At some time or another we’ve all done something embarrassing that we’ve immediately regretted. Usually, it’s easy to get over these small humiliations fairly quickly, but what do you do if a potential career is on the line? If you’ve ever sent the wrong resume to a potential employer, you’ve most likely asked yourself this question. Luckily, this is not the end of the world, but there are some steps you can take to minimize the fallout.

Assess the Situation

First, you will need to determine the nature and extent of the damage. If you sent a resume and noticed several days later that there were a couple of typos, there is not much you will be able to do about it, and it’s probably not worth losing sleep over. In fact, contacting an HR department to send a new resume in this case might only draw attention to errors that they may even have overlooked. If you sent a resume targeted to a specific company to the wrong place, however, then it will be necessary to follow up with the employer and send the correct version.

Contact the Company

If the situation is fairly serious (such as in the latter scenario above), it’s best to contact the company as soon as possible. In this case, e-mail is generally the most practical means of communication, since it will allow you to briefly explain the issue and attach the new resume, all in one easy step. You can ask for receipt of confirmation, but be sure to keep the message short and to the point. For instance, the message might read something like this: “On June 22nd, I regrettably sent in an incorrect version of my resume for the open accounting position. Attached is the correct version. If you could confirm receipt of this, it would be greatly appreciated. I apologize for any inconvenience.”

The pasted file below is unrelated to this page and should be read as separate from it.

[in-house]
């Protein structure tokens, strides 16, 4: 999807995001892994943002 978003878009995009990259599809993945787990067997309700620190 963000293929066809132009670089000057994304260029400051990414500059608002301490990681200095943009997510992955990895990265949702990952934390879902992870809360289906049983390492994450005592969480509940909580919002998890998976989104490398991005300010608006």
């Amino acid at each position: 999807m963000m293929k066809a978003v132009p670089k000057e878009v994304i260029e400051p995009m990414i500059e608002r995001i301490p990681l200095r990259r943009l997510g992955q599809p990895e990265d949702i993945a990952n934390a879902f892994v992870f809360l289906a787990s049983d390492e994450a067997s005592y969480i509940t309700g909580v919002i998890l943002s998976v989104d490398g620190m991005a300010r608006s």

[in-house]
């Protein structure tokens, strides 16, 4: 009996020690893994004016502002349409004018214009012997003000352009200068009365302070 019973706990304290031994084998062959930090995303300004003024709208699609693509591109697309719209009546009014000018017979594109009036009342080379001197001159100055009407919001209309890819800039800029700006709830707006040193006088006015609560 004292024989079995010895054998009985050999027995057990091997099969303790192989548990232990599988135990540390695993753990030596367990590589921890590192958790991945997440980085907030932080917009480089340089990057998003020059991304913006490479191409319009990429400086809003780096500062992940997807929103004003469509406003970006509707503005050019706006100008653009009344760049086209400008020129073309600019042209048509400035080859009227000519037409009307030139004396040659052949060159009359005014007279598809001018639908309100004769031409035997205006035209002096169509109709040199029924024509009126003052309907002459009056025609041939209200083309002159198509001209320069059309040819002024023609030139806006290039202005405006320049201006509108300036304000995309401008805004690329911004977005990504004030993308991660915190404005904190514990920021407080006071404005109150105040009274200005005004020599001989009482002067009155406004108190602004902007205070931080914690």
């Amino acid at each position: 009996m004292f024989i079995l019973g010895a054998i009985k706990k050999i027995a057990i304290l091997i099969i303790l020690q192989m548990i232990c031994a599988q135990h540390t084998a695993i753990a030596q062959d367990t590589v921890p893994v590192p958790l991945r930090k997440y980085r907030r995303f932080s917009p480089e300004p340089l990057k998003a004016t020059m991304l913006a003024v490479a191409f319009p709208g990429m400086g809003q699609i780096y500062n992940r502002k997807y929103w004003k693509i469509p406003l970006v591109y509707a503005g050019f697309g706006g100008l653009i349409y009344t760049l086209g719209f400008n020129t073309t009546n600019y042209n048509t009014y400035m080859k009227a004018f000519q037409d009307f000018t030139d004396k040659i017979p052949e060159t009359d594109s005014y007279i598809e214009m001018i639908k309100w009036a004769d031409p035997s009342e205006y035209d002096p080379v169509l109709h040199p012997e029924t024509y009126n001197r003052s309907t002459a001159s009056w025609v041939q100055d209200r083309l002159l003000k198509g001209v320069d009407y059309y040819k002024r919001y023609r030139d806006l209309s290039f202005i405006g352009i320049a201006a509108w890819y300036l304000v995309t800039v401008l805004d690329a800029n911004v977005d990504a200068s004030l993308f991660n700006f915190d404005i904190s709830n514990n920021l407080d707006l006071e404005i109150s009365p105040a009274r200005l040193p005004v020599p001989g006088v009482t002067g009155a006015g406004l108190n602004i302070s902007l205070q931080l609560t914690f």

Minimize Detail

It is also advisable to keep the details of your error to a minimum, since you want to draw the least amount of attention to your oversight as possible. Most companies have probably had a number of people send in an incorrect resume, and will think nothing of it—but if you provide a long and drawn-out story explaining why you sent in the wrong document and where it was supposed to go, then you will most likely be remembered for your mistake rather than for the content of your actual resume. Simply provide the apology above, correct the mistake, and move on.
Additionally, when sending in a corrected resume, it is never a good idea to mention the company the original document was meant for. Even if you are applying for a number of positions simultaneously, you want an employer to believe that their company is your top priority. Revealing that you are sending your resume elsewhere may cause employers to de-prioritize your application, as they might assume you have other and potentially more desirable options.